News / Europe

Ecuador Grants Asylum to Assange

British police stand outside Ecuador's embassy, where Wikileaks founder Julian Assange is seeking asylum, London, August 16, 2012.
British police stand outside Ecuador's embassy, where Wikileaks founder Julian Assange is seeking asylum, London, August 16, 2012.
VOA News
Ecuador has granted asylum to WikiLeaks founder Julian Assange, intensifying a political dispute involving Ecuador, Britain and Sweden.

Ecuadorian Foreign Minister Ricardo Patino announced the decision Thursday in Quito, saying Assange's personal security was at risk. He said Assange would not receive a fair trial if he is eventually extradited to the U.S.

Key Dates in WikiLeaks

2006: Set up by a group of people, including Australian Julian Assange
2008: Publishes Sarah Palin hacked emails
2009: Posts thousands of text messages from U.S. emergency workers and military personnel from September 11, 2001
2010: Releases hundreds of thousands of classified U.S. military documents and diplomatic cables
2011: Assange appeals extradition from Britain to Sweden on sex crime charges
2012: British court upholds extradition of Assange, who takes refuge in Ecuador's embassy in London.  Ecuador grants him asylum in August
Britain Foreign Secretary William Hague said Britain will not give Assange safe passage out of Britain and is determined to extradite him to Sweden.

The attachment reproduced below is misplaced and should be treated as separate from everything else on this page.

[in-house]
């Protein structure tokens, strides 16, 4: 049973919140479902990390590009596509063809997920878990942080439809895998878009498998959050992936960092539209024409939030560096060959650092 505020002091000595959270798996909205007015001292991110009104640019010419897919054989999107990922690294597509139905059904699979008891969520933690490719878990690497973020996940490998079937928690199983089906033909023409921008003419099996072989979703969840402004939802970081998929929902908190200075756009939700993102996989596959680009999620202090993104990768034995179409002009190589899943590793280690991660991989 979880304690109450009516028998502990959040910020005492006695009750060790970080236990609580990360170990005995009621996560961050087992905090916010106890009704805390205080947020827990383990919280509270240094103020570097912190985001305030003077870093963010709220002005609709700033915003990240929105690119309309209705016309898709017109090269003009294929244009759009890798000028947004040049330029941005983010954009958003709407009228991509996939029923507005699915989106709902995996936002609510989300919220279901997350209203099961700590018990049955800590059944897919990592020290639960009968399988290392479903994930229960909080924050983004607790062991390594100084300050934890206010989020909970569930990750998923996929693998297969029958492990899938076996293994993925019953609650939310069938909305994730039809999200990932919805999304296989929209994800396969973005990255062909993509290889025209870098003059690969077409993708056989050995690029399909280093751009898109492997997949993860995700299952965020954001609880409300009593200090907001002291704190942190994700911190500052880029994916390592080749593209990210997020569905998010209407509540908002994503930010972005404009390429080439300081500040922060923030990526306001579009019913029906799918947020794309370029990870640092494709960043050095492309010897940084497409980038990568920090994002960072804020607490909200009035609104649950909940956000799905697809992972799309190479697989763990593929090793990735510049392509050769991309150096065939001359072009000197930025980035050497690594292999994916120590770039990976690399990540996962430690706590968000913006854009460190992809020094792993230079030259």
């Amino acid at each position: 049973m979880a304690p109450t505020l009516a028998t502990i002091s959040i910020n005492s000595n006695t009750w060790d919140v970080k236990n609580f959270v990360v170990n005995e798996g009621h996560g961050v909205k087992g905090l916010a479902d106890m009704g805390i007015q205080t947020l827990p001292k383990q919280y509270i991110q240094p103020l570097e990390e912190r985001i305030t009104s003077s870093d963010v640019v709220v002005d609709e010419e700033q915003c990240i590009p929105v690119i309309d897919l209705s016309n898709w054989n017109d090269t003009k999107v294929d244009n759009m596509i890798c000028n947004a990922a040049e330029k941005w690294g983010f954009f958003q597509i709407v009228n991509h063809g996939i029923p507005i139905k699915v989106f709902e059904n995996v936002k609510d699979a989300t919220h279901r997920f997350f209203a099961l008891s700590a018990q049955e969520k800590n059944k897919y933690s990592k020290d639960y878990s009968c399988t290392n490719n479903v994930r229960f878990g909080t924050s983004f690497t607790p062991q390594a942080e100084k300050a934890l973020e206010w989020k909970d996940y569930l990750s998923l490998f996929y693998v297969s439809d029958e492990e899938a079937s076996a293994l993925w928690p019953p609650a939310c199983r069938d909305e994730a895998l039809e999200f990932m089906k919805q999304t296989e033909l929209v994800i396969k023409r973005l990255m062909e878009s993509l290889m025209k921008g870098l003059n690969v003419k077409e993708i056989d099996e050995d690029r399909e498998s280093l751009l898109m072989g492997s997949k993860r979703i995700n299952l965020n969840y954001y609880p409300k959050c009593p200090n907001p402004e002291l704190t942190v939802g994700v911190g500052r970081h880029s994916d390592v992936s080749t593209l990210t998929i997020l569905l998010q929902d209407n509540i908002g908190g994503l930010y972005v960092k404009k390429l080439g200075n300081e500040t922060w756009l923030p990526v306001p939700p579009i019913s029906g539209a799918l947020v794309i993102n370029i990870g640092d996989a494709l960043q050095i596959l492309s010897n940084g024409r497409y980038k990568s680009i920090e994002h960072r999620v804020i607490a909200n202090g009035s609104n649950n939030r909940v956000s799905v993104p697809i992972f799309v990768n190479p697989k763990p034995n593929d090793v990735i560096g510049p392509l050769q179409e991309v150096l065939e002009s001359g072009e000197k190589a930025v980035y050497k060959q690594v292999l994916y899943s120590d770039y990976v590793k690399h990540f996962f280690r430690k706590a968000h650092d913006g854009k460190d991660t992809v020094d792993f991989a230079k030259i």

Assange is wanted in Sweden for questioning in connection with sexual assault allegations. He has denied those accusations.

Following the decision, Sweden summoned Ecuador's Stockholm-based ambassador. A Swedish government spokesman said it is "unacceptable" that Ecuador is trying to halt Sweden's judicial process.

One of Assange's lawyers urged a Swedish prosecutor to come to London to interrogate the WikiLeaks founder, saying it is no longer possible to question him in Sweden because he has been granted asylum.

Assange took refuge in Ecuador's embassy in London nearly two months ago after losing a legal battle to fight extradition to Sweden.

Outside the Ecuadorian embassy Thursday, British police tussled with protesters chanting slogans in support of Assange. At least three protesters were arrested.

Ecuadorian officials have accused Britain of threatening to storm Ecuador's embassy to arrest Assange. Britain has warned of using a law that would allow it to revoke the embassy's diplomatic status.

Assange fears Sweden could send him to the United States to face possible charges related to the 2010 release of hundreds of thousands of classified documents, including diplomatic cables held by the U.S. State Department about the wars in Iraq and Afghanistan.

Some information for this report provided by AP, AFP and Reuters.


Protesters Support Assange outside Ecuador’s Embassy in Londoni
|| 0:00:00
X
Al Pessin
August 16, 2012 6:59 PM
Several dozen protesters gathered outside Ecuador’s embassy in London to support WikiLeaks founder Julian Assange, who has been inside for two months and was Thursday granted political asylum by the Ecuadorian government.

You May Like

Multimedia Social Media Documenting, Not Driving, Hong Kong Protests

Unlike in Arab Spring uprisings, pro-democracy protesters in Hong Kong aren't relying on Twitter and Facebook to organize, but social media still plays a role More

Analysis: Occupy Central Not Exactly Hong Kong’s Tiananmen

VOA's former Hong Kong, Beijing correspondent compares and contrasts 1989 Tiananmen Square protest with what is now happening in Hong Kong More